While the Antstream Arcade team has much fondness for 1996’s Resident Evil, there’s no doubt in our minds that the sequel, released by Capcom two years later, represents the pinnacle of nineties survival horror. Taut and atmospheric, the broadening of the Biohazard tale to the undead-infested reaches of Raccoon city was an inspired choice by Capcom, and one that created a monster hit.
Resident Evil 2 continues the story of Umbrella and its deadly virus, now spread from the first game’s elegant mansion to the nearby city. Again, there are two playable characters: Leon S. Kennedy is a young police officer turning up for his first day of duty, while Claire Redfield is a college student searching for her brother, Chris. The focus of the game is the Raccoon City police department. After a short sequence on the ruined streets of the city, Leon and Claire are separated and must find refuge from the terrifying events that are unfolding before them. This is just the beginning of their worst nightmare…
Released in 1998, Resident Evil 2 is technically similar to its ground-breaking predecessor: detailed pre-rendered backgrounds shadow the polygonal 3D models, with a touch more graphical finesse this time around. Shambling around with a familiar gurgle, the undead never looked better at the time as Claire and Leon niftily dart through the zombie horde, and the gameplay mechanics remain essentially the same, with ammunition limited and a range of odd puzzles waiting to be solved. Inventory management is again a key factor, along with those monochrome herbs that can be helpfully combined to make powerful remedies to everything from gunshot wounds to zombie bites.
So Resident Evil 2 is fundamentally more of the same – not necessarily a bad thing – but what endears us to the sequel more than the first game? The answer is Capcom’s ingenious inclusion of its ‘zapping’ system, a mode which greatly increases the duration of the game, while also lending it a more realistic feel. As with Resident Evil, at the start of the game the player has a choice of character, Claire Redfield or Leon Kennedy, only this time, many of the actions of the character in the first scenario (game ‘A’) will influence the game with the other character in the second scenario (erm, game ‘B’). These differences range from the appearance (or not) of a wounded survivor in policeman Marvin Branagh, availability of certain weapons and even the access to certain areas. With each character available initially, this gives the player a whole four different scenarios to explore, along with a series of unlockable minigames and special bonuses should the main game be completed within a certain time limit – although much of this extra content was only available in the subsequent Dualshock edition.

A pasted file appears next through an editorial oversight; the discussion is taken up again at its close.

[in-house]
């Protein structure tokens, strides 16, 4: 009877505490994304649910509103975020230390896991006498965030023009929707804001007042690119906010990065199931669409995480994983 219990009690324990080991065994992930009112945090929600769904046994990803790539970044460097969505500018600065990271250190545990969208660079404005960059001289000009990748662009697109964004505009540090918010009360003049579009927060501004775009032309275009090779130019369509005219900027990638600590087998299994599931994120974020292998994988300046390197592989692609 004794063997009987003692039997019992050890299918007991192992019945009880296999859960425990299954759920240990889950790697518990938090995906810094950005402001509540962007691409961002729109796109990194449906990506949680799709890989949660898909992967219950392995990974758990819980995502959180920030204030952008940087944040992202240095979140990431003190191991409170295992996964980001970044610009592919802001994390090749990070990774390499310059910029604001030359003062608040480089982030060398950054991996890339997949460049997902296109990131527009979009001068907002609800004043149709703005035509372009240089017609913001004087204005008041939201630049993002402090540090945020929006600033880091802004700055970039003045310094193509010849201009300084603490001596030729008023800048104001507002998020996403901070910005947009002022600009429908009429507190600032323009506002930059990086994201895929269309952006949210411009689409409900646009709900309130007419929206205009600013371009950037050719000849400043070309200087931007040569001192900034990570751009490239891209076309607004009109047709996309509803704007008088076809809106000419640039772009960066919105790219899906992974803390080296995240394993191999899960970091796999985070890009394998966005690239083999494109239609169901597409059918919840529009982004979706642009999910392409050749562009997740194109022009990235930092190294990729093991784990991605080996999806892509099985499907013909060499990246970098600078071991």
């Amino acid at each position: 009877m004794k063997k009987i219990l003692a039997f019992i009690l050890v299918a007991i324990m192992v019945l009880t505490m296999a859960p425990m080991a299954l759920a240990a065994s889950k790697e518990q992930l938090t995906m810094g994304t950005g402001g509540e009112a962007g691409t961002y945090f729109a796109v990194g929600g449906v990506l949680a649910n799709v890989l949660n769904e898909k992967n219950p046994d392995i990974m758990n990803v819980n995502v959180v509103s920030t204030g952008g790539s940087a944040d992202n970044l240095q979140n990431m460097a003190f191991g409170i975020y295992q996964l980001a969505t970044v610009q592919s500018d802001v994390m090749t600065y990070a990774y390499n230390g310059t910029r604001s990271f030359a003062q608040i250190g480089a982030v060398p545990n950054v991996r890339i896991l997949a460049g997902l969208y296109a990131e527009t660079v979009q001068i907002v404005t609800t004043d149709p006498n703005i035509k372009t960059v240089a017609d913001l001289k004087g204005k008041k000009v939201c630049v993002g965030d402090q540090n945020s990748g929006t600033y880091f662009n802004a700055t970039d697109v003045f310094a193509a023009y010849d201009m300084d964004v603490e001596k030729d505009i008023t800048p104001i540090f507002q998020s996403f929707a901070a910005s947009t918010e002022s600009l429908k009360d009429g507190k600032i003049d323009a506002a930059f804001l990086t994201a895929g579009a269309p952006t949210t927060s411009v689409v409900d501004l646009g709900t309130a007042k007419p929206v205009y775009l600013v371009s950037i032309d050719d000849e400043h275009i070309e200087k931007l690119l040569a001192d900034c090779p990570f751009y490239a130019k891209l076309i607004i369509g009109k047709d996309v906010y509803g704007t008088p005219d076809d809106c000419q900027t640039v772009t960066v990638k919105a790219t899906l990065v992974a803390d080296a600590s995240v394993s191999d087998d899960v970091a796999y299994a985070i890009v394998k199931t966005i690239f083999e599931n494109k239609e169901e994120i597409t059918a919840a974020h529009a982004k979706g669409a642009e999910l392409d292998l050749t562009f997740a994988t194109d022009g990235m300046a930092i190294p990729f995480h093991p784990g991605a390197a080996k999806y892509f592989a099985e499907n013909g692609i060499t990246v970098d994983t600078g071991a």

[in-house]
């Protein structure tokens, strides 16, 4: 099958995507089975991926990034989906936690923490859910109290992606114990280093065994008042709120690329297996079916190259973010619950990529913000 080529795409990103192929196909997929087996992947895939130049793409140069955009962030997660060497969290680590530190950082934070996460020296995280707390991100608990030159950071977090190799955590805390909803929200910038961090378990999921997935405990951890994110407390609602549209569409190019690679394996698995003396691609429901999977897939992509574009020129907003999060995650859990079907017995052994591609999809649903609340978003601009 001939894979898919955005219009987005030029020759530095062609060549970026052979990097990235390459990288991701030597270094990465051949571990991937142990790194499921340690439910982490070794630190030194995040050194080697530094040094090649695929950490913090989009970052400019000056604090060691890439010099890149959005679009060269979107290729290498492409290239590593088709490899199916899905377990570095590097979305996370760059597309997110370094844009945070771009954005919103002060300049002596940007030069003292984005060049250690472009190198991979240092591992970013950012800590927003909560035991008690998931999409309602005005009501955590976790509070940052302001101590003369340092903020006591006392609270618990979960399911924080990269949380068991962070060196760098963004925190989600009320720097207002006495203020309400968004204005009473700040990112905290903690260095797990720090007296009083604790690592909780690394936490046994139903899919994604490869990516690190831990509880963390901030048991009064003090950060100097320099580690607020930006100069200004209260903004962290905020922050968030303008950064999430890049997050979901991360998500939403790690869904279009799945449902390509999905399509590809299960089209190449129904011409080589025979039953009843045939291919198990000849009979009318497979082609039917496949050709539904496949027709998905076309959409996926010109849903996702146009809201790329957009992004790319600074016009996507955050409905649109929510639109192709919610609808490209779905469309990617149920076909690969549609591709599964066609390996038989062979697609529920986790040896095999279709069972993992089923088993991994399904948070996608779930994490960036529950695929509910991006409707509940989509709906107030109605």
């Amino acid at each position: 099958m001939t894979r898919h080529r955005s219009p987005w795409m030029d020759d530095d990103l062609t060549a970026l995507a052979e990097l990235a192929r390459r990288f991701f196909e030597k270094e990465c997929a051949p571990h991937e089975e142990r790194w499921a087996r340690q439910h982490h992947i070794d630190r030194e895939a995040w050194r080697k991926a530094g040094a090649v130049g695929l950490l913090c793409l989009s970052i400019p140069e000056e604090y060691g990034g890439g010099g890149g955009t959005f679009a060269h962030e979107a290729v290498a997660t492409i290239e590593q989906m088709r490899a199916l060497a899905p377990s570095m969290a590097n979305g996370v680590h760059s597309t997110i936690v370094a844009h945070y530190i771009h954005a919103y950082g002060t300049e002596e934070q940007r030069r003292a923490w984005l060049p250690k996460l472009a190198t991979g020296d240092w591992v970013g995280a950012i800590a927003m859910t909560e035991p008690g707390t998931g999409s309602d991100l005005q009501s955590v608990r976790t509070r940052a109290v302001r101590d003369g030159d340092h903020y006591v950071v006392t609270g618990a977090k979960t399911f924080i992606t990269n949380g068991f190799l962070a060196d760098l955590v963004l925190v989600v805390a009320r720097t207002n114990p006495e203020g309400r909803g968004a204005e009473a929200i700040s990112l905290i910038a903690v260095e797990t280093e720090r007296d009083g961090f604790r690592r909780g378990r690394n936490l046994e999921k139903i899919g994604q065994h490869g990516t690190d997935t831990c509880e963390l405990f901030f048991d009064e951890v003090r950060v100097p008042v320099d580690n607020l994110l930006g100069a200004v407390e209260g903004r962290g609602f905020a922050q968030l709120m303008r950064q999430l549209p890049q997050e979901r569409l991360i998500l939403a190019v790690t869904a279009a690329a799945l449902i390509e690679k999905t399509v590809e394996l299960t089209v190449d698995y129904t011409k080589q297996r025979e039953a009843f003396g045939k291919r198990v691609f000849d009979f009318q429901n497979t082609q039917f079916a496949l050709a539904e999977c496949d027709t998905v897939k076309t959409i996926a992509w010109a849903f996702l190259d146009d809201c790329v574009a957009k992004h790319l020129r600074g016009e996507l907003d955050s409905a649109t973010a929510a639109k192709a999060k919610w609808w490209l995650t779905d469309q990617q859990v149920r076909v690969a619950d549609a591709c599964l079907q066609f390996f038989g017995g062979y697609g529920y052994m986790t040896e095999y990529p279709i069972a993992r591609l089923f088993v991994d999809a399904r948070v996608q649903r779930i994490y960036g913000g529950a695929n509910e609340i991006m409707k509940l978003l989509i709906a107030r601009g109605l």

But it’s not just the zapping system that we love. Resident Evil’s sheer breadth and size, from the labyrinthine streets to the cavernous police station, with its classical architecture and hidden horrors, cannot fail to draw you in to the potent tale of an evil drug company desperately trying to contain a calamitous accident. The devious and grisly storyline, encompassing a corrupt police department, corporate spies and another ugly tyrant super-zombie draws the player in to its world as they frantically search for health, ammunition and the vital clues that will help them escape. The sound design – an often underrated aspect of videogames – is also fantastic, as the character’s footsteps echo spookily across the police department’s main hall, or burbling moans emanate from just around the next corner, betraying the monsters that lurk beyond. The continued use of the tyrant is also vastly improved; now, the huge creature appears at key moments, without warning, shocking the player with the sort of jump scare that helped make the series famous and requiring nimble footwork in order to avoid becoming toast. And as with Resident Evil’s ornate mansion, the Raccoon City’s Police HQ is the game’s third main character, bringing each room to life with baroque stylings and an elaborate construction that aptly suits its former role as a museum.
Such is the enduring nature of the series, that a remake of the original game appeared on the Nintendo GameCube in 2002. Adding extra levels, subplots and puzzles, while vastly improving the game’s graphics, Resident Evil Remake was a huge success. Unfortunately, further GameCube ports of Resident Evil 2 and Resident Evil 3 (both 2003) proved to be nothing more than that, mere copies of the PlayStation games, with mildly updated graphics and sound. Today, with the release of another proper remake in Resident Evil 2 on PC, Xbox and PS4, it looks like we may finally be getting the modern updated version of the classic survival horror. 21 years ago the horror began its spread across the world. Certainly at Antstream Arcade, we’ll never forget it!